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The Help - MEDGAR EVERS in JACKSON

MEDGAR EVERS in JACKSON (Illustration) Assassinations American History Biographies African American History Civil Rights Social Studies Fiction Ethics Film

Medgar Evers was assassinated after exiting his car in the carport of his home in Jackson, Mississippi in June of 1963. This image depicts the house and the carport where Evers was shot.  Photo by Tim Adams; online via Wikimedia Commons.  LICENSE:  CC BY 3.0.

 

Medgar Evers and his family moved to Jackson, Mississippi in 1955 - the year Emmett Till was murdered.  As the NAACP field secretary for Mississippi, Evers - a WWII veteran (who arrived at Normandy, twenty-six days after D-Day) - had personally experienced the pain of racial segregation.

A native Mississippian, Evers wanted to study law at Ole Miss.  He was turned away, because of his color.  That is why, among other reasons, he did what he could to make sure that James Meredith was accepted as a student at the University of Mississippi - the first African-American to gain acceptance there - despite riots which erupted on the Ole Miss campus.

Medgar and his wife, Myrlie, could have moved from Mississippi to a place that was safer for African-American families.  Instead, they chose to remain in Jackson.  It wasn’t just making a difference, in the struggle for civil rights, which motivated them.  As Evers once told a reporter for Ebony:

It may sound funny, but I love the South.  I don’t choose to live anywhere else.  There’s land here, where a man can raise cattle, and I’m going to do that someday.  There are lakes where a man can sink a hook and fight bass.  There is room here for my children to play, and grow, and become good citizens - if the white man will let them.  (Medgar Evers, quoted in For Us, the Living, by Myrlie Evers, page xi.)

After graduating from college, Evers sold insurance to black sharecroppers living in the Mississippi Delta.  His work took him to places where he saw mounting evidence of desperately poor people who needed to be freed from the shackles of Jim-Crow laws.  Returning home from work, he told Myrlie stories

...of adults with nothing to eat; of sanitary conditions no self-respecting farmer would permit in his pigpen.  He painted word pictures of shacks without windows or doors, with roofs that leaked and floors rotting underfoot.  For a while he had ignored the worst of these shacks, sure that no one could live in them.  But then he was sent to one and began to visit them all.  "They are all of them full, Myrlie!" he would exclaim as he drove me by a cluster of the worst of them on a Sunday afternoon.  "Every one of them!  People live in there.  Human beings.  People like you and me."  (For Us, the Living, page xi.)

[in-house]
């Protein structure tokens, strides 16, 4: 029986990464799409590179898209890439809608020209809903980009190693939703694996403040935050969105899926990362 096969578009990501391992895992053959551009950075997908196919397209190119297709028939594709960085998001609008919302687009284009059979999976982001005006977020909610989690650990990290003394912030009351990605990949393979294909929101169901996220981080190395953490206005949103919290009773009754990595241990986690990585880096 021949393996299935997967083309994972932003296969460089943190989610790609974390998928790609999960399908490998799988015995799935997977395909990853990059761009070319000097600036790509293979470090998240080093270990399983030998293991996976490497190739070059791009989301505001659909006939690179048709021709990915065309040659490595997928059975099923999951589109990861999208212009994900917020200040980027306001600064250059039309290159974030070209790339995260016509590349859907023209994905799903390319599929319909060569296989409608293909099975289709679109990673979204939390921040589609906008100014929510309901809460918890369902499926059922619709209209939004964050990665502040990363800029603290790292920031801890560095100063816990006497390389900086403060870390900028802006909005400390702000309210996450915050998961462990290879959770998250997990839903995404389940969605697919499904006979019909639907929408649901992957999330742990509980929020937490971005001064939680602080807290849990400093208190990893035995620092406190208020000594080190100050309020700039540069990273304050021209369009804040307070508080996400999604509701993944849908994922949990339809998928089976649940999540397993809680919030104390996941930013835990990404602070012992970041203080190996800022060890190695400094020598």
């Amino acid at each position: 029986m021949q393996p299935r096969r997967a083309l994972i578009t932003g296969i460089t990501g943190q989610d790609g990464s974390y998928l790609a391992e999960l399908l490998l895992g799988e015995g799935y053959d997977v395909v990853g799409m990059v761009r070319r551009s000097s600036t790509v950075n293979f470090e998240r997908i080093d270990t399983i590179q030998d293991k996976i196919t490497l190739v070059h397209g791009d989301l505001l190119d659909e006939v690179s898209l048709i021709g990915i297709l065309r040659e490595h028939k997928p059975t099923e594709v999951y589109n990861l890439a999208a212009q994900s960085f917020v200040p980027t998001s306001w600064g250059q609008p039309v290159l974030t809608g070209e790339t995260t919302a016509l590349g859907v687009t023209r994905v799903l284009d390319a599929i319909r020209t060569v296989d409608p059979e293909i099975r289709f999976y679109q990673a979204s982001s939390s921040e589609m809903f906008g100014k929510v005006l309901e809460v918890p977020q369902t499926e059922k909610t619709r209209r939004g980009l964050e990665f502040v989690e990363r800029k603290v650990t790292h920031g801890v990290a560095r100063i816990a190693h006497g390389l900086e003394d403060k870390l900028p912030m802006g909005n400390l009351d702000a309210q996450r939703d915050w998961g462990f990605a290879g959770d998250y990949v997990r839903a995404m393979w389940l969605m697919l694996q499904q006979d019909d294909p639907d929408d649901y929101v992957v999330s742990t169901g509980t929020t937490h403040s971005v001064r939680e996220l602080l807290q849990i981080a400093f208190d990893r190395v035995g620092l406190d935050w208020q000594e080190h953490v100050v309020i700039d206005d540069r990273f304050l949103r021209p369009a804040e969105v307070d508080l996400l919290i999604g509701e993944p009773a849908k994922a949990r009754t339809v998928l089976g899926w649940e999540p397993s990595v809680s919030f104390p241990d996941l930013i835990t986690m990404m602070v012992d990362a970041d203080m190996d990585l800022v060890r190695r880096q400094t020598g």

Working for the NAACP, Evers received constant requests for assistance from desperate people.  Sometimes he could help; other times he couldn’t.  What, after all, could one black man do to stop the killing of other black men who had simply registered to vote (like Lamar Smith and Herbert Lee) or who spoke-out against racial injustice (like Rev. George Lee)?   In her book, Myrlie says her husband worked with “a furious sort of desperation.” 

By the spring of 1963, both Myrlie and Medgar realized he risked death by staying in Jackson.  To protect themselves, they agreed to exit their car from the passenger side, when arriving home, since the driver’s side faced a vacant lot (where a waiting sniper could easily hide out).  They also taught their children what to do if they heard gunshots. 

Then ... on the 11th of June, 1963, President Kennedy gave a speech on civil rights.  Addressing the violence against African-Americans, his words were JFK’s strongest-ever on the topic.  Medgar watched the televised event and was greatly encouraged by what he heard.

The next day, Evers had a busy schedule.  By the time he arrived home that evening, it was shortly after midnight (on the 12th of June).  Tired, he forgot the promise he’d made to Myrlie - that he would never exit their car on the driver’s side. 

A fatal shot - fired from a high-powered rifle by Byron de la Beckwith - dropped Medgar to the ground.  Bleeding, he crawled up the driveway where his wife and two of his children saw him.  He died, soon thereafter, in a Jackson hospital.  (Beckwith was finally convicted of the murder in 1994, after two previous hung-jury trials - for which the defense was aided by the Mississippi Sovereignty Commission).

The man who had so courageously fought for what was right did not personally experience the fruit of his efforts.  His death, however - and the words of President Kennedy, together with the efforts of many people inside and outside Mississippi - galvanized the push for civil rights.  (Later that summer, for example - during the "March on Washington" - Bob Dylan paid tribute to Medgar Evers with a song he wrote in his honor.)

Two years before Medgar's death, Jackson was the scene of violence when Freedom Riders came to town.  The year after, "Freedom Summer" arrived in Mississippi.

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Author: Carole D. Bos, J.D. 5124stories and lessons created

Original Release: Aug 01, 2011

Updated Last Revision: Apr 20, 2015


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